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More than 1.1 million African American men are imprisoned in the United States, and about 500,000 are fathers. Many of their fathers also served time in jail or prison, and studies have shown that it is likely many of their children will as well.

A new study by researchers from Florida Atlantic University’s College of Social Work and Criminal Justice illustrates how incarceration is a destructive force in the African American community, especially for fathers. The qualitative study mined the feelings, perceptions, and experiences of formerly imprisoned African American men to identify how incarceration has impacted their relationships with their fathers and sons; their definitions of fatherhood; and their perceived roles within families, communities, and society.

“The fathers in our study expressed that reentry, recidivism, and employment were intimidating, frustrating, and frightening,” said Precious Skinner-Osei, an assistant professor of social work and co-author of the study. “Considering that 90 percent of all inmates will be released, these findings illustrate why greater emphasis on reentry is required. Furthermore, the data shows that more fathers, sons, and grandfathers are being incarcerated at the same time, and also supports research indicating that children with a parent in jail or prison are five to six times more likely to become offenders.”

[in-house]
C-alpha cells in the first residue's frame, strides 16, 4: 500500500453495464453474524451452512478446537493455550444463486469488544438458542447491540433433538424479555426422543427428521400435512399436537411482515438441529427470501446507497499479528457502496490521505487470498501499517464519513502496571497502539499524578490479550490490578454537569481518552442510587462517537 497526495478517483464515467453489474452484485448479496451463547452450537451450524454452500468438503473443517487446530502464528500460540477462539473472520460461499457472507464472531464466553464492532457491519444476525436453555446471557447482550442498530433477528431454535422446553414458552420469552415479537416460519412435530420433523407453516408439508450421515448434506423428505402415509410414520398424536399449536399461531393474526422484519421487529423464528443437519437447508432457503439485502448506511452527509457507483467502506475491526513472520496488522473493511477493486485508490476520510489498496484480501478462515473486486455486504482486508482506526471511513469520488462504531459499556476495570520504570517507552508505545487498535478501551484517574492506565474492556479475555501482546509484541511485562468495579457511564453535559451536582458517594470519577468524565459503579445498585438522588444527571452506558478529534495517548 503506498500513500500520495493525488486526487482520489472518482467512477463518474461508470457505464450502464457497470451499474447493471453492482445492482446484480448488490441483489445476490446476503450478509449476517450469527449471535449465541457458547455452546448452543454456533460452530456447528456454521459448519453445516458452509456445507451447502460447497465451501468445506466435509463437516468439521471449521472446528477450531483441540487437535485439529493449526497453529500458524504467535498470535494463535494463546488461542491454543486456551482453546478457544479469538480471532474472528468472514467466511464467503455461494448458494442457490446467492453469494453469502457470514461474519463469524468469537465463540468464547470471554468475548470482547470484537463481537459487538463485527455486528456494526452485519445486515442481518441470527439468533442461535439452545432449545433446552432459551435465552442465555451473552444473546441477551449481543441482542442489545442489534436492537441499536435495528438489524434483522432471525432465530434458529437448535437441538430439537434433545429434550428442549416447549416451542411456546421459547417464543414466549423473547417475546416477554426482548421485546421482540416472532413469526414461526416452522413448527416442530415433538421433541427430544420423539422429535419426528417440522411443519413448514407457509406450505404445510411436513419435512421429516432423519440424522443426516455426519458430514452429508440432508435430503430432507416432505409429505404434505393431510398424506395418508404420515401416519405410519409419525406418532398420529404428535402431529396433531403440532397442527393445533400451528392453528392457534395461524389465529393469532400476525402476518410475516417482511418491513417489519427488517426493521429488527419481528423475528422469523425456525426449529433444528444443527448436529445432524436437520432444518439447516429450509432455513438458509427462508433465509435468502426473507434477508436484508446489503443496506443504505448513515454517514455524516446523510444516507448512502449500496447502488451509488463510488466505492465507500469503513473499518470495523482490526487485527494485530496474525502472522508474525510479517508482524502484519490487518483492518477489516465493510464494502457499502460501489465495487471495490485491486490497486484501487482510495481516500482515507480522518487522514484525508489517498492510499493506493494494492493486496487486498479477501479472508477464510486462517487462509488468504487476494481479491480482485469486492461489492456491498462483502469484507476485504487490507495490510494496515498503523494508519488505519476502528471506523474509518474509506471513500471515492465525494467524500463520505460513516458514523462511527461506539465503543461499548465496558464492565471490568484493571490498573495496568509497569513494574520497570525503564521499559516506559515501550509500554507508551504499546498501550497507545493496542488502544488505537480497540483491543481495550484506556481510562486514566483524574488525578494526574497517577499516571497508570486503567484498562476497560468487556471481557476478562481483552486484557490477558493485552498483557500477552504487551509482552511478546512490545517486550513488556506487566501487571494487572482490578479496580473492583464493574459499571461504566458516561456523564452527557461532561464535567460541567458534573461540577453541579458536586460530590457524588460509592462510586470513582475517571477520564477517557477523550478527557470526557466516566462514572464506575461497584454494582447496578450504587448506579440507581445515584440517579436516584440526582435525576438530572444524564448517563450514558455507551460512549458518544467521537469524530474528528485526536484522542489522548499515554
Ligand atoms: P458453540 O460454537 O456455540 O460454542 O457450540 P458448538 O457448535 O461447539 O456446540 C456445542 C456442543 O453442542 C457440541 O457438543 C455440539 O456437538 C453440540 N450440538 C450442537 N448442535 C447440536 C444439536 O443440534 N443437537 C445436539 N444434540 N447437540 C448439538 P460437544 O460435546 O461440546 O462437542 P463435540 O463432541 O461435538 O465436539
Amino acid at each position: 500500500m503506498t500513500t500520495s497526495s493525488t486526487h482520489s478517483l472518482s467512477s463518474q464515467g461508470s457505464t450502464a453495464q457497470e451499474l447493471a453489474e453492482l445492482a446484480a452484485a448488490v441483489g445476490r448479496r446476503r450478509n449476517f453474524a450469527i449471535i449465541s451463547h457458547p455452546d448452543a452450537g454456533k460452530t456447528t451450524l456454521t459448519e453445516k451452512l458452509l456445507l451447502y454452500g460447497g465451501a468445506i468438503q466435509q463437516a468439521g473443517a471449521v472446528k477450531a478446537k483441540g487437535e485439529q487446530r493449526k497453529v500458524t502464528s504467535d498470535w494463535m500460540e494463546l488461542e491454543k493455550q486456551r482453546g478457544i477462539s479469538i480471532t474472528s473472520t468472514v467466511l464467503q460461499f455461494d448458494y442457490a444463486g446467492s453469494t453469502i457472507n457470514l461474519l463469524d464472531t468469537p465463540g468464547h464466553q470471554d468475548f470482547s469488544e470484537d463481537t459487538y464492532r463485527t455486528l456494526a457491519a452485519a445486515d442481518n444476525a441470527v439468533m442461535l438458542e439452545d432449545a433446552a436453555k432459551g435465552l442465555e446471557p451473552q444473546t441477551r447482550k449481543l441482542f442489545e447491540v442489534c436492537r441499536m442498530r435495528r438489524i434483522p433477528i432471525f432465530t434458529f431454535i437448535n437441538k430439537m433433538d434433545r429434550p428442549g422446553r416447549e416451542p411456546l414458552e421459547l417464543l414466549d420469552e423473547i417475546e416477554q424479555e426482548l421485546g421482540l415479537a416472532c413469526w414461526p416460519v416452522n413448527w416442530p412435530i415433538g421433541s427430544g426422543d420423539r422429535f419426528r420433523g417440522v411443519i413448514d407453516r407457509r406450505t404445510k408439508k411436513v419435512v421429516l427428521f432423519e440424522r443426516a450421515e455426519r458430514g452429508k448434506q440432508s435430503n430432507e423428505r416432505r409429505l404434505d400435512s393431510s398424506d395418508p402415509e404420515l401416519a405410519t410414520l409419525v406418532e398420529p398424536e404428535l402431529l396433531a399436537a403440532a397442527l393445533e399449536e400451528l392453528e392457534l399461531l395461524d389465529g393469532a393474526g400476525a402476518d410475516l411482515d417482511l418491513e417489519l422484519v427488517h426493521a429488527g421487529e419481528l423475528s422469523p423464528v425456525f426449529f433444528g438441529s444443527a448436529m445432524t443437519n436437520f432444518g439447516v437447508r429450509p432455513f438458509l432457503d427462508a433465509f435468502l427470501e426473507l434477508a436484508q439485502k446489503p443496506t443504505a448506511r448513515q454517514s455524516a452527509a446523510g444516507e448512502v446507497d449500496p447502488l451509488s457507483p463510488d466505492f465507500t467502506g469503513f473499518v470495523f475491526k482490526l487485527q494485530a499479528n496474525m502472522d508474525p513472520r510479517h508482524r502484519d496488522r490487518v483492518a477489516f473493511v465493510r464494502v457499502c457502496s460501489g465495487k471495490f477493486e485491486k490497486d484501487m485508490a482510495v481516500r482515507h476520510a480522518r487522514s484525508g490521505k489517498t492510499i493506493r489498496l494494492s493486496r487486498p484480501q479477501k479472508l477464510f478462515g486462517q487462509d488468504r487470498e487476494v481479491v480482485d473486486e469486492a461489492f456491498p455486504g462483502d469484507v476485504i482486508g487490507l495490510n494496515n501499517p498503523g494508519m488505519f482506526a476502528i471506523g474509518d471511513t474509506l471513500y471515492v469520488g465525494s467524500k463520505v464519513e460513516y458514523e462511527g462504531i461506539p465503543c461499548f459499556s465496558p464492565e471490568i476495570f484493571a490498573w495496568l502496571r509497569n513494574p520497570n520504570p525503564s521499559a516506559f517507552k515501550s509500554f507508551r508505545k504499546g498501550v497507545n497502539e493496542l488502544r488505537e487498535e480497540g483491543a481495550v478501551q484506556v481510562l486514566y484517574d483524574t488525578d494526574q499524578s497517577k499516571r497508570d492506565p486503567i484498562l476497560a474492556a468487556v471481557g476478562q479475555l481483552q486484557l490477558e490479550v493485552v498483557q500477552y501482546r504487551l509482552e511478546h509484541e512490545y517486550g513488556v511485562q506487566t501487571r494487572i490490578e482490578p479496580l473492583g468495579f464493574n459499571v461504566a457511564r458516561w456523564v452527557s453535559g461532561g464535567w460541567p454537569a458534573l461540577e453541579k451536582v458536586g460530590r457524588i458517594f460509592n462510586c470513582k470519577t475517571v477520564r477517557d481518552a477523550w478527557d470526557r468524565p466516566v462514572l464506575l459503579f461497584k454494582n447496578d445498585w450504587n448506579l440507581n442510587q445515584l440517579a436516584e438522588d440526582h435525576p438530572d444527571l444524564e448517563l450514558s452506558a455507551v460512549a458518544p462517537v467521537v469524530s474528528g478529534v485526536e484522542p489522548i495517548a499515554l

Results also suggest that incarceration is a barrier for many fathers because the children’s mothers and maternal families decide if the father-son relationship should continue and to what extent, sometimes leaving the fathers powerless. Participants claimed that the mothers used that time to turn their children against them, which further strained the relationship post-release.

“Ultimately, fathers want the opportunity to be role models for their children despite past infractions,” said Dr. Skinner-Osei. “Likewise, children want fathers who are caring and protective of their well-being. Therefore, promoting interactions between fathers and children is critical pre-and post-release, as well as throughout the prison term, to facilitate emotional bonds despite physical separation.”

The full study, “Collateral Consequences: The Impact of Incarceration on African American Fathers and Their Sons” was published in the Journal of Forensic Social Work. It may be accessed here.

This content was originally published here.